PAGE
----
Reviews - What do customers think about Historical Documents Advocating Christian Union: Epoch-Making Statements by Leaders Among the Disciples of Christ for the Restoration of the Christian?
Helpful, but still a little lacking Apr 20, 2007
Historical Documents Advocating Christian Union is a collection of original source material with introductions. It was edited by Charles Young, who (as I understand it) was a member of the Disciples of Christ (I mean not the name for the entire movement that was used in the late 19th and early 20th centuries, but the more liberal third of the movement that came about around 1926). With that in mind, his introductions often hint, especially his last one to Garrison's The World's Need of Our Plea conveys his bias. However, that his bias is relatively minimal, considering the vast majority of the text was written before any division came about. The Documents are in a roughly chronological order, which is of help when the reader is attempting to understand the progression of thought and doctrine throughout the movement's history. Young, of course, includes the two most important documents: The Last will and Testament of the Springfield Presbytery by Barton W. Stone and others as well as The Declaration and Address by Thomas Campbell and Thomas Acheson. These documents are truly the product of genius. They contain well-argued theology and clever satire. Truly, these two documents cast the vision of the Stone-Campbell movement, that of unity in the truth of New Testament Christianity. The next document in the book is Alexander Campbell's Sermon on Law. Of course, Alexander authored neither of the founding documents of the movement, but he is nevertheless considered the uncontested leader of the movement. This sermon is key in understanding the thought of Alexander. Nearly all histories of the movement, especially histories of Alexander's life, will mention this sermon and its result. The sermon is an appeal to abandon the focus on the law for a focus upon the Gospel. Alexander might have gone too far in considering the law inspired, but nearly worthless for the life of a Christian. However, his appeal that preachers stop preaching law as a preceding necessity to the Gospel is brilliant. He argues that one should appeal rather to conscience. I am in complete agreement with Alexander on this point. The final two documents are Isaac Errett's Our Position and James Garrison's The World's Need of Our Plea. These documents are written quite late, when compared to when the Sermon on Law was first preached. They are written by two editors of two of the most significant Restoration Movement periodicals, The Christian Standard and The Christian Evangelist. To quote Young, "[The Christian Standard and The Christian Evangelist] became two mighty advocates for Christian Missions, Christian Liberty, and Christian Progress." These documents clearly show the progression of thought, particularly regarding missions and baptism of the movement in the years after the authorship of The Last Will and Testament of the Springfield Presbytery and The Declaration and Address. I truly learned a lot from this reading. I love the history of the Stone-Campbell movement (of which I am proudly a part of), but I do disagree with certain aspects of it. For instance, The Declaration and Address it written like it is a document of freedom from oppression of the old sects in Europe. The makes great historical sense, since the Declaration of Independence was only penned a few years before. This document attempts to be a declaration of religious independence from the corrupt systems of old Europe. Rather it should have been a declaration of independence from the pride and arrogance of mankind who think they alone can infallibly interpret the revelation of God. It should have been a contract of slavery to the Lordship of Jesus. Overall, though, I think that these documents are vital for the life of the Church. I feel deepened by having read them, and I wish deeply that the Stone-Campbell movement churches made more use of them.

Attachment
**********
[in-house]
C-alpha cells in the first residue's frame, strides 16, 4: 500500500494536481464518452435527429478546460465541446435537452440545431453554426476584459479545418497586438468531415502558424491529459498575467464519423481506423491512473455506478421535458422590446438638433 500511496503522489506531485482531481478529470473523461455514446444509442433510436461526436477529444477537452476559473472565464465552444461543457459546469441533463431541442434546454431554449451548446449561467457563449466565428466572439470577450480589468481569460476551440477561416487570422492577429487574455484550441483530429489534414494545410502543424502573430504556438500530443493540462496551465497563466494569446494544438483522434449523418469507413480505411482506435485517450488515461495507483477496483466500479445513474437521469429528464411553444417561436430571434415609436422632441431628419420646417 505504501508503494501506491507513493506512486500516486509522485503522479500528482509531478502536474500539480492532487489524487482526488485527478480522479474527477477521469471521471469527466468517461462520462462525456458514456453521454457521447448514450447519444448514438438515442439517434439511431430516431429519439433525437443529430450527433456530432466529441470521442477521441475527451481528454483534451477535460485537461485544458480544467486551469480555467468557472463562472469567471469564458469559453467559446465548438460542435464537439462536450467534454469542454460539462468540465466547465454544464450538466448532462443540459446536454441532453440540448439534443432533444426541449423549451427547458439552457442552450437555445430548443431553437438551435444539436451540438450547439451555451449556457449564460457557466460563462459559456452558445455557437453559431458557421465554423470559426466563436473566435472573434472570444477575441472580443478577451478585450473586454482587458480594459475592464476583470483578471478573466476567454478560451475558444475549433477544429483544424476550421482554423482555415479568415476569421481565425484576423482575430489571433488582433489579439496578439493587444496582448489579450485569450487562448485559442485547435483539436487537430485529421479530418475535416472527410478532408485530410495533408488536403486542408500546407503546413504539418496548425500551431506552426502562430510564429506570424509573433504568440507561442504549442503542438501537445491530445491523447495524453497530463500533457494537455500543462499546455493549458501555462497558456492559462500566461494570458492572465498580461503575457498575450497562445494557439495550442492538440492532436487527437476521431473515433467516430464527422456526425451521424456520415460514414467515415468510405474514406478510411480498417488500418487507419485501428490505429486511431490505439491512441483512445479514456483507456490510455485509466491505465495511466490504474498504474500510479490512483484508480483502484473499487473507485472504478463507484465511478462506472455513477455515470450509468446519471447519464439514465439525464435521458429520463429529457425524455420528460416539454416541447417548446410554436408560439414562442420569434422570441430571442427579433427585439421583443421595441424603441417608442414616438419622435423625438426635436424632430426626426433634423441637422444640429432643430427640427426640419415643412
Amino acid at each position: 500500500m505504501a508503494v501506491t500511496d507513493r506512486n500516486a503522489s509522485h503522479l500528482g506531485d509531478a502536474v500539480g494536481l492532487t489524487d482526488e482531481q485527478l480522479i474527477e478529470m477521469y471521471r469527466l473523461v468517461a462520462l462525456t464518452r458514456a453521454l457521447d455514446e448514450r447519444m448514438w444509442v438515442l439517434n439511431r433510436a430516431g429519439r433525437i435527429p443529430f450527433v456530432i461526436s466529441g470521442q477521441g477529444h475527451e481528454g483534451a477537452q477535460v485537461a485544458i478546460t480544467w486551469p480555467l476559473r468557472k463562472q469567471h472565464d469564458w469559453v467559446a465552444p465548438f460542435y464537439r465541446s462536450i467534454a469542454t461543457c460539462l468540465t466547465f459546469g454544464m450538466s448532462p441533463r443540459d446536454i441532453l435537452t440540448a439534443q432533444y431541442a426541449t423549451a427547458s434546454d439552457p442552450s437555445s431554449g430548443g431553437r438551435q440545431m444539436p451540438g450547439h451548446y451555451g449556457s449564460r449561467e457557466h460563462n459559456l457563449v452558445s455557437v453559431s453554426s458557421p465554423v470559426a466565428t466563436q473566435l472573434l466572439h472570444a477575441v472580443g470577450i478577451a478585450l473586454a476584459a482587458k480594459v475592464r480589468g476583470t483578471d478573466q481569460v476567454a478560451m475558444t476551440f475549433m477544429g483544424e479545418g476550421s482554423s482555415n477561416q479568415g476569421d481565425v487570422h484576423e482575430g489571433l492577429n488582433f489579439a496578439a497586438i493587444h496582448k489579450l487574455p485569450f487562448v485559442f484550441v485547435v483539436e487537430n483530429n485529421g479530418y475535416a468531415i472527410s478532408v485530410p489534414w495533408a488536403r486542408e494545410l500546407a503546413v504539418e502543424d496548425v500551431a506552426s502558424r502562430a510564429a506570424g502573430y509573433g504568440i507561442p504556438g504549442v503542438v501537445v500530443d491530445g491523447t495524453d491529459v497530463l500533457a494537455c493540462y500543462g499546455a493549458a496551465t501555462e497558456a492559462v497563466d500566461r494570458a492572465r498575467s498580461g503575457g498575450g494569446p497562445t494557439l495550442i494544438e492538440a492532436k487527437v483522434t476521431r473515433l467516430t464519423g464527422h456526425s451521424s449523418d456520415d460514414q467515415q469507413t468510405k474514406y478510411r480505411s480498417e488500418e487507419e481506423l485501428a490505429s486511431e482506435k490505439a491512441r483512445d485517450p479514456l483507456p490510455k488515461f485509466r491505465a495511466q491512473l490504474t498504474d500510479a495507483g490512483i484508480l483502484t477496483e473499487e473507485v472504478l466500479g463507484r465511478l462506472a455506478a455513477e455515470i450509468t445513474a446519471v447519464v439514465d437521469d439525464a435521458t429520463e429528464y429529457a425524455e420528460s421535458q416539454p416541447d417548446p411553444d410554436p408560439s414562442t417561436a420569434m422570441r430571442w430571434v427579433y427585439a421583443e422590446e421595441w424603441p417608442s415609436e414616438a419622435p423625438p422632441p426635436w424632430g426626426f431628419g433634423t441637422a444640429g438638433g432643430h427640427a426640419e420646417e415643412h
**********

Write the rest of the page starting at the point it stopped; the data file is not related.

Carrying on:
If I could have, I would have probably given the book 3.5 stars, but I couldn't bring myself to give it four.